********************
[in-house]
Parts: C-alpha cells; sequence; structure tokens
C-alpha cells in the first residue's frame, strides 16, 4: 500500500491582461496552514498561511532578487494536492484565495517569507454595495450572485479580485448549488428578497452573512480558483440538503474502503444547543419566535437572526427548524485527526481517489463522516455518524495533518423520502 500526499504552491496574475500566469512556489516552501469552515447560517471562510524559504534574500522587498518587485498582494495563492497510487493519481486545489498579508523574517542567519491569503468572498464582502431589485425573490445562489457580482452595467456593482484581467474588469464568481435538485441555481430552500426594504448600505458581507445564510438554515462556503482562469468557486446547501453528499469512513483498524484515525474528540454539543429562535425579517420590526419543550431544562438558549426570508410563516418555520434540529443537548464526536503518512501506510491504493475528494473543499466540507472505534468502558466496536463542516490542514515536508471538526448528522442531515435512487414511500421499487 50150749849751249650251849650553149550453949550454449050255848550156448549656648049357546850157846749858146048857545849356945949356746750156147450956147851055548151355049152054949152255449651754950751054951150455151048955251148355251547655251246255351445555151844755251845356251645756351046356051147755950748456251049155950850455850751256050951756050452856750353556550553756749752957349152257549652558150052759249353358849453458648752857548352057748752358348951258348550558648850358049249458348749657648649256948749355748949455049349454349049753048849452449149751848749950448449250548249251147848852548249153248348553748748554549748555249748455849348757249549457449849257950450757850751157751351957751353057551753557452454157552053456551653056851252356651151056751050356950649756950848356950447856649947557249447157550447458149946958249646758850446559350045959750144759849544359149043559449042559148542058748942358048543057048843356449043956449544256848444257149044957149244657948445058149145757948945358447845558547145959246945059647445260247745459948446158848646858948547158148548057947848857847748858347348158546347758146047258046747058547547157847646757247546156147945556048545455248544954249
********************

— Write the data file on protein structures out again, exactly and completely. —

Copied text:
[in-house]
Parts: C-alpha cells; sequence; structure tokens
C-alpha cells in the first residue's frame, strides 16, 4: 500500500491582461496552514498561511532578487494536492484565495517569507454595495450572485479580485448549488428578497452573512480558483440538503474502503444547543419566535437572526427548524485527526481517489463522516455518524495533518423520502 500526499504552491496574475500566469512556489516552501469552515447560517471562510524559504534574500522587498518587485498582494495563492497510487493519481486545489498579508523574517542567519491569503468572498464582502431589485425573490445562489457580482452595467456593482484581467474588469464568481435538485441555481430552500426594504448600505458581507445564510438554515462556503482562469468557486446547501453528499469512513483498524484515525474528540454539543429562535425579517420590526419543550431544562438558549426570508410563516418555520434540529443537548464526536503518512501506510491504493475528494473543499466540507472505534468502558466496536463542516490542514515536508471538526448528522442531515435512487414511500421499487 50150749849751249650251849650553149550453949550454449050255848550156448549656648049357546850157846749858146048857545849356945949356746750156147450956147851055548151355049152054949152255449651754950751054951150455151048955251148355251547655251246255351445555151844755251845356251645756351046356051147755950748456251049155950850455850751256050951756050452856750353556550553756749752957349152257549652558150052759249353358849453458648752857548352057748752358348951258348550558648850358049249458348749657648649256948749355748949455049349454349049753048849452449149751848749950448449250548249251147848852548249153248348553748748554549748555249748455849348757249549457449849257950450757850751157751351957751353057551753557452454157552053456551653056851252356651151056751050356950649756950848356950447856649947557249447157550447458149946958249646758850446559350045959750144759849544359149043559449042559148542058748942358048543057048843356449043956449544256848444257149044957149244657948445058149145757948945358447845558547145959246945059647445260247745459948446158848646858948547158148548057947848857847748858347348158546347758146047258046747058547547157847646757247546156147945556048545455248544954249